Pharmaceuticals Regulation

The Trade-offs of Healthcare Regulation

When a problem appears, politicians often call for more regulation. Wall Street collapses? Frank-Dodd. Health insurance doesn’t cover pre-existing conditions? PPACA. Need to protect patient privacy? HIPAA.

But are there downsides to increased regulation? A paper by Cotet and Benjamin (2013) examines just this question. In particular, they examine the welfare implications of regulations that require a face-to-face physician visit prior to prescribing pharmaceutucials. They write:

This requirement could improve health by reducing illegal access to prescription drugs. However, it reduces access to health care by making it more difficult for patients and physicians to use many forms of telemedicine. Thus, this regulation generates a trade-off between access and safety.

The authors use data from the Behavioral Risk Factor Surveillance System (BRFSS) survey and the Compressed Mortality Files compiled by the National Center for Health Statistics (NCHS) to identify the effect of the regulation on mortality. Identification of the effect of the regulation occurs because the physician visit regulation is implemented at different times in different states. The authors use a difference-in-difference approach. Because states can choose whether or not to implement the regulation, however, it can be endogenous. Thus, the authors take a further step of estimating the model on a sample of counties that have been matched on the basis of their propensity scores.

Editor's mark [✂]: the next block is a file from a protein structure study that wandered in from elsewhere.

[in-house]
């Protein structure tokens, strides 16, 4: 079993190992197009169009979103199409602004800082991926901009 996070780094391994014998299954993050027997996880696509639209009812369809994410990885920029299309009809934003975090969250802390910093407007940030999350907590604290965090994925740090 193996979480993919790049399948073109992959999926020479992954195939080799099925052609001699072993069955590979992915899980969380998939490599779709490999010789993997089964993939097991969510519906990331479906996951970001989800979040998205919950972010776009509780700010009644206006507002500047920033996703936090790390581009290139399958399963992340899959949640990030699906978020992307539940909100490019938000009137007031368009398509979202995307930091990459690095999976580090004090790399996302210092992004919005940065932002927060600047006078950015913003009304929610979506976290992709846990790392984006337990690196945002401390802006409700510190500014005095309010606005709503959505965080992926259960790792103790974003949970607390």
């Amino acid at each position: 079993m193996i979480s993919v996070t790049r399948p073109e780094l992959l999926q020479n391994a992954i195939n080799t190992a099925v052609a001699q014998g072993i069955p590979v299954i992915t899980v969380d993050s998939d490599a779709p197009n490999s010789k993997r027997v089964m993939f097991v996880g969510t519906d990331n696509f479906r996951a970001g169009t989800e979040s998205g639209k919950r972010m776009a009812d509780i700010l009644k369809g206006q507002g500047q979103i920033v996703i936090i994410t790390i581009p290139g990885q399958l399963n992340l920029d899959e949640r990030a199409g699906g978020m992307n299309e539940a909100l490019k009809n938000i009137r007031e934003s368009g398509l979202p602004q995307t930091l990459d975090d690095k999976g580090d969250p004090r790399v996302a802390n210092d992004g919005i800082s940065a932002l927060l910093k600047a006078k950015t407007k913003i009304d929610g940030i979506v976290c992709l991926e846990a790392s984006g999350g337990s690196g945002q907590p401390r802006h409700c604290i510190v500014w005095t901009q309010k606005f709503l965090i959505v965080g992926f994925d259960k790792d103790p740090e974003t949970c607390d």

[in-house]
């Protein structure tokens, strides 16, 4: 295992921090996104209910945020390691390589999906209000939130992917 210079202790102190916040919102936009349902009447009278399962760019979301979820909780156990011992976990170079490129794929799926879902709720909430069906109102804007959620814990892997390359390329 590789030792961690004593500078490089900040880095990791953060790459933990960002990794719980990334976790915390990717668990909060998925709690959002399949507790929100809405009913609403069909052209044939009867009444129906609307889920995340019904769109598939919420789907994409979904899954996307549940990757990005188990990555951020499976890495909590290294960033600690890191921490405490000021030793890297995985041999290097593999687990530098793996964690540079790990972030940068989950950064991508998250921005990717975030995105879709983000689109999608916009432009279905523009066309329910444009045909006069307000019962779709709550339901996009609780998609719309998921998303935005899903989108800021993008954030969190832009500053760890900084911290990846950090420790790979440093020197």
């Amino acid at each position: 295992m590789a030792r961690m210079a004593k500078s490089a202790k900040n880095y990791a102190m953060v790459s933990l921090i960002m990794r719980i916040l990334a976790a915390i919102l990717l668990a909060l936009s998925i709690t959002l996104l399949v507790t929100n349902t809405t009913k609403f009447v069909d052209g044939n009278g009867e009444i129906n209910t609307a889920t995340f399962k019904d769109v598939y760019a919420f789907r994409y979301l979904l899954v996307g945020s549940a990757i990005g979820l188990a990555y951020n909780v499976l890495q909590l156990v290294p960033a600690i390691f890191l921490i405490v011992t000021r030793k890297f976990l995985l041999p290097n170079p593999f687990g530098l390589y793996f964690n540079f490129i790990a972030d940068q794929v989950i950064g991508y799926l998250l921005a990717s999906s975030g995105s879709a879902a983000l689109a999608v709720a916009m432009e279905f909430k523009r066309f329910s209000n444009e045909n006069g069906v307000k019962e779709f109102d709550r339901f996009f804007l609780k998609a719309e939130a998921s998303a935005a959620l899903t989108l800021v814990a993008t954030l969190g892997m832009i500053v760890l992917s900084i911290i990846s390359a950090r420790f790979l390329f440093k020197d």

Using this approach, the author reach the following conclusions:

First, the adoption of PER led to differential effects that depend on the cause of death. The adoption of PER is associated with a 1% rise in disease-related mortality rates the equivalent of 8.5 deaths per 100,000 people, presumably because it raised the implicit cost of, and thus reduced access to, medical care. In addition, the adoption of the PER is associated with a 6.7% reduction in injury-related mortalities, the equivalent of 2.5 deaths per 100,000 people. Thus, the reduction in injury mortality is smaller than the elevation of disease-related mortality, yielding a rise in overall mortality.

The second documented effect of PER is on morbidity. Using individual-level data, we find that the adoption of PER is associated with an increase in monthly days lost to illness of approximately 0.3. This outcome represents an 18% increase in days lost and provides additional independent evidence of the adverse, albeit modest, effect of PER adoption on health outcomes.

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